many build the nest; he had proceeded as far men. as the passage, when without ceremony With regard to concerted action, which the female came and deliberately pulled Professor Mivart denies to the lower anithe whole to pieces. The nest was mals, Sir John Lubbock has proved its recommenced, and the passage placed in existence in the case of ants, which ceran opposite direction; but when all but tainly combine both for attack, defence, finished, the hen again pulled the whole and the seizure and storage of their prey; edifice to pieces, not leaving a single and we should have imagined that the thread on the bough. The male at this concerted action of innumerable animals appeared angry, but after considerable had been too well known to admit of altercation selected a fresh bough and doubt or dispute. Even animals of differagain began his labor, and this time was ent species will combine for purposes of allowed to complete it without interrup- hunting or of plunder, whilst tame or tion, and in due time it was occupied and domesticated animals undoubtedly enter the young successfully hatched and into the wishes of their human masters, brought up. The reason of the hen's and act in concert with them, in order to apparent caprice being that the first bough bring them to pass - as, for example,
too stiff and unyielding, strong tame elephants, as described by Sir Emenough probably to support a snake, erson Tennant and other writers, who whilst the second, although sufficiently will carry out man's wishes in making strong for the nest, swayed readily to and captives of their wild brethren; and shepfro, and would have been unapproachable herds' dogs which seem in a marvellous by snakes.
manner to comprehend their master's inThe judgment displayed by sporting tentions, and to combine with him in
, dogs in refusing to follow a bad shot is carrying them out. * If,” says Professor well known; and as regards punishment, Mivart,“ animals were capable of delib. the sagacity of the dog is at least equal erately acting in concert, the effects would to that of the Australian referred to above, soon make themselves known to us so for although he will come unwillingly to forcibly, as to prevent the possibility of receive a well-merited blow, yet all mas- mistake.” † We suspect many travellers ters know that an unmerciful punishment have been unpleasantly convinced of the will provoke obstinacy or retaliation from possibility of the concerted action of wild the best and most obedient of dogs;* animals, both in the caution observable whilst the horse and the as's are equally in their avoidance of the snares of the discriminating, for to beat either to ex- hunter and in the boldness with which cess will generally induce sullenness or they will sometimes descend in a body on restiveness in an animal of spirit, this the unprotected. I The practice so well being their only mode of showing their known of posting sentinels to warn off knowledge that they have not deserved danger, and of choosing leaders who are the punishment inflicted. The judgment implicitly obeyed, surely denotes comof the elephant also would seem to be bined action and discipline incompatible peculiarly acute, leading often to acts of with that mere blind instinct which writvengeance for an injury received so long ers of Professor Mivart's school alone ago as to be forgotten by all but the re-allow to the lower animals. cipient; whilst the incident related by A somewhat ludicrous example of con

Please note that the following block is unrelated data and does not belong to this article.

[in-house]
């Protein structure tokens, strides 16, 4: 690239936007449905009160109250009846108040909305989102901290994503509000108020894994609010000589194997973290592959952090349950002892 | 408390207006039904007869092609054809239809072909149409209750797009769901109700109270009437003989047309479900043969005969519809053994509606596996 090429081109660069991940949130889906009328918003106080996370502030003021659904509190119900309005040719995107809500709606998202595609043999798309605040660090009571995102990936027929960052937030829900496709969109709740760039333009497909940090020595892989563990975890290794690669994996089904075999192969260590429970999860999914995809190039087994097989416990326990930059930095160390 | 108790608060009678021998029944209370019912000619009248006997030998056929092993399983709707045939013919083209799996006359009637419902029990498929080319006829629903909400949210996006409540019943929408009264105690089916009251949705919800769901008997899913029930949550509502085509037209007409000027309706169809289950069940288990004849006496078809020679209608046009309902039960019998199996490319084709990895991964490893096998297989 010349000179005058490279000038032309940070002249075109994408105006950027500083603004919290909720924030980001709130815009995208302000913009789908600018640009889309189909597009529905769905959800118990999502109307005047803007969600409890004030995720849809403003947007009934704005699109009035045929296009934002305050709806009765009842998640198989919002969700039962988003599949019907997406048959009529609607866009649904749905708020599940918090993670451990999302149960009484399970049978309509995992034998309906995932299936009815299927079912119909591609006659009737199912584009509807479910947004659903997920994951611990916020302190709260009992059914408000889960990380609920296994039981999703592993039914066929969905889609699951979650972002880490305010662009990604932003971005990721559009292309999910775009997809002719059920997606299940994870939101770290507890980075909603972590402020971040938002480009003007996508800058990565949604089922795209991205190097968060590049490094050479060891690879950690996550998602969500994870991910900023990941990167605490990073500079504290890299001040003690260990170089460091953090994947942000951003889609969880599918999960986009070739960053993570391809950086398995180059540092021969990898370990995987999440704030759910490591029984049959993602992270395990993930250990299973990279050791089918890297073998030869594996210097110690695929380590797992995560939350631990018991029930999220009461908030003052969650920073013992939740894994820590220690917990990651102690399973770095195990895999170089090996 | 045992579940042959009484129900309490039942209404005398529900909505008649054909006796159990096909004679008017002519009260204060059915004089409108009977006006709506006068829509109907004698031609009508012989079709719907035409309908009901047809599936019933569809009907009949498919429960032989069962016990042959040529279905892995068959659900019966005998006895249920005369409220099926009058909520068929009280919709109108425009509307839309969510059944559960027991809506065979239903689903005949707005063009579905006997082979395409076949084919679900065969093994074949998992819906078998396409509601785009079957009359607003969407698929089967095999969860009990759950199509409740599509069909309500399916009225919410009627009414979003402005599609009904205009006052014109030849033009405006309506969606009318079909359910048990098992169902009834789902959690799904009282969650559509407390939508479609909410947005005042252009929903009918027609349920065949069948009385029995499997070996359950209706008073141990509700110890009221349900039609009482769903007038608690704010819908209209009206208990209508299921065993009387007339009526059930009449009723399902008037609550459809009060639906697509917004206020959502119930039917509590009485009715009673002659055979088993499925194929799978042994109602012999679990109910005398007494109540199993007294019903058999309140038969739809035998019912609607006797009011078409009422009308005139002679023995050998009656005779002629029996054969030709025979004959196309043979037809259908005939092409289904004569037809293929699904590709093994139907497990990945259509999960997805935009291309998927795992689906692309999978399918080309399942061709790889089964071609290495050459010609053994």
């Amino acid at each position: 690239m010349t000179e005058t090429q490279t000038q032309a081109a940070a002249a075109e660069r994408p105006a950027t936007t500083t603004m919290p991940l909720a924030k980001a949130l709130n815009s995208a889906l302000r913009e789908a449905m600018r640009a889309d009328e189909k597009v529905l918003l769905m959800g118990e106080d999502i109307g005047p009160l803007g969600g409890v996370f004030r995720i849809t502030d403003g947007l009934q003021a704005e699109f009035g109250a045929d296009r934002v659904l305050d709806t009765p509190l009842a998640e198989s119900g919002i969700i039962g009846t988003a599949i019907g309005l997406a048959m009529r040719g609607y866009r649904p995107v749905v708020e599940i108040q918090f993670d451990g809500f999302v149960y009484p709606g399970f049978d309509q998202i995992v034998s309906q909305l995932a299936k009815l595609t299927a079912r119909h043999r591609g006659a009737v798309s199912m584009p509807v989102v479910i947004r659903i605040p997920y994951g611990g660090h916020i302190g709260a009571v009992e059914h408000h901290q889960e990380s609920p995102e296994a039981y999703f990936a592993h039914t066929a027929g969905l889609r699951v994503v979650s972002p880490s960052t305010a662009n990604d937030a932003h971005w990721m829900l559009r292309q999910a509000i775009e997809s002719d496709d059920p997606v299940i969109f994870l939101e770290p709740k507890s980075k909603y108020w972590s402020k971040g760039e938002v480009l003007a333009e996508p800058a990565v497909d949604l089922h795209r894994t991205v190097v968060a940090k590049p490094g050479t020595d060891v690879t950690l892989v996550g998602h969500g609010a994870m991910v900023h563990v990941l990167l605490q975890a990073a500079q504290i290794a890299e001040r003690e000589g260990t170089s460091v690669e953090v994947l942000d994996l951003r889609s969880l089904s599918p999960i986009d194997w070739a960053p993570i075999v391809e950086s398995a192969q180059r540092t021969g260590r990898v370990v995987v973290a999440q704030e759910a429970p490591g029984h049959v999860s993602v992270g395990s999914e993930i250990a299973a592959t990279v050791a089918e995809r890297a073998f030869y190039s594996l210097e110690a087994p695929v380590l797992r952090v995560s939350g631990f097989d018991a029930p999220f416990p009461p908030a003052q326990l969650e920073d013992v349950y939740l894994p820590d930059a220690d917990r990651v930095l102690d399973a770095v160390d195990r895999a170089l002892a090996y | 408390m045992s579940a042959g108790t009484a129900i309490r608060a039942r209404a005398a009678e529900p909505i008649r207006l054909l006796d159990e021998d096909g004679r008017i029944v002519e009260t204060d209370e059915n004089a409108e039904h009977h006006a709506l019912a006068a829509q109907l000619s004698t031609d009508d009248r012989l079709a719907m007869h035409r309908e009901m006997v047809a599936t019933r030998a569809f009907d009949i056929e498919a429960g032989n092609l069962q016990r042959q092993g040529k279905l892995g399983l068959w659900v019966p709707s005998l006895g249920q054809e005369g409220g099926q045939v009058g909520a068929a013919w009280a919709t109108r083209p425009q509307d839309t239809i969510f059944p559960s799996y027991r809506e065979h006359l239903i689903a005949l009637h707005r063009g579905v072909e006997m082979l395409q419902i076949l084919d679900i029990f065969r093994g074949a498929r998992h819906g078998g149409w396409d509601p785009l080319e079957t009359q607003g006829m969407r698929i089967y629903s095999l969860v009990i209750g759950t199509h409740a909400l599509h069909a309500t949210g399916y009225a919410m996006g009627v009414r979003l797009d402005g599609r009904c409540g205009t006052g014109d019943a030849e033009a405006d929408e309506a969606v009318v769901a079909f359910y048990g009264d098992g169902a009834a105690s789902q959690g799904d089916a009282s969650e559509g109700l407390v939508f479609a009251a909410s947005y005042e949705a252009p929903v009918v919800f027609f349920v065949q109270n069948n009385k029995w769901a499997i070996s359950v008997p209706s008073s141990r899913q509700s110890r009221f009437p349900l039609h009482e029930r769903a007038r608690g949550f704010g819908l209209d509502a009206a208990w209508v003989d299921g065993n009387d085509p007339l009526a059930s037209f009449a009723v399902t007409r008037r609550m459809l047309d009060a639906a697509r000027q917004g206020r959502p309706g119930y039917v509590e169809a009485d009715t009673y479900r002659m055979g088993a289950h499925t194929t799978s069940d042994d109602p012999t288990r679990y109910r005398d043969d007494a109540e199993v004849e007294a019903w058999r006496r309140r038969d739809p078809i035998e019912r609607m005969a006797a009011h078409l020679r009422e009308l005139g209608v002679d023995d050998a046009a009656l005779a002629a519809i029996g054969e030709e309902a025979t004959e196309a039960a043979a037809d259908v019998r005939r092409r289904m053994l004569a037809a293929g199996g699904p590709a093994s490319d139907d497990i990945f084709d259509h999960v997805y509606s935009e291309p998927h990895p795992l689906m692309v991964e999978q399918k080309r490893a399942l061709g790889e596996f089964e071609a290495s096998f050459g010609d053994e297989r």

certed action among domesticated animals We cannot refrain from giving the following inter- came under our own immediate notice esting instance of a dog's conscience which comes to us from a trustworthy source. A pet dog given to killing * Reasoning Power in Animals, Rev. J. Selby Wat. young ducks was punished for the crime by being made son, p. 52. to stand on his hind legs in a corner of the room. † Presidential Address, by Professor St. George day he came in and placed himself unbidden in this Mivart. position, and upon search being made it was found that # The Indian papers some time since gave particulars he had been up to his old trick of duck-killing, and had of many villages having been depopulated in consethus shown his sense of deserving punishment. Could quence of monkeys having, come down in great bands, a child do more than this in confessing a fault?
driving out the hiiman inhabitants.
some years ago in Ireland, and we give it every morning wandered away from home here because
we can vouch for its ahso- and joined the stock in the farmyard, lute truth. At a house in the neighbor- returning every evening escorted by a hood of Dublin, where a good deal of drake belonging to the farmer. The three poultry was kept, a hen with a young would waddle together to the gate which brood was allowed to take possession of shut off the cottage grounds from the a quiet corner under the boiler in the road, and there, after many bowings and back kitchen, to be secure from rats, quackings, the two ducks would creep which were very abundant in the out- under the gate, the drake remaining outhouses. To this select society was also side and watching his late companions admitted a young duck, the sole remnant until they reached their resting-place; he of a brood which had been given to the would then quack loudly, as much as to nurse, and by her consigned to the care say, Are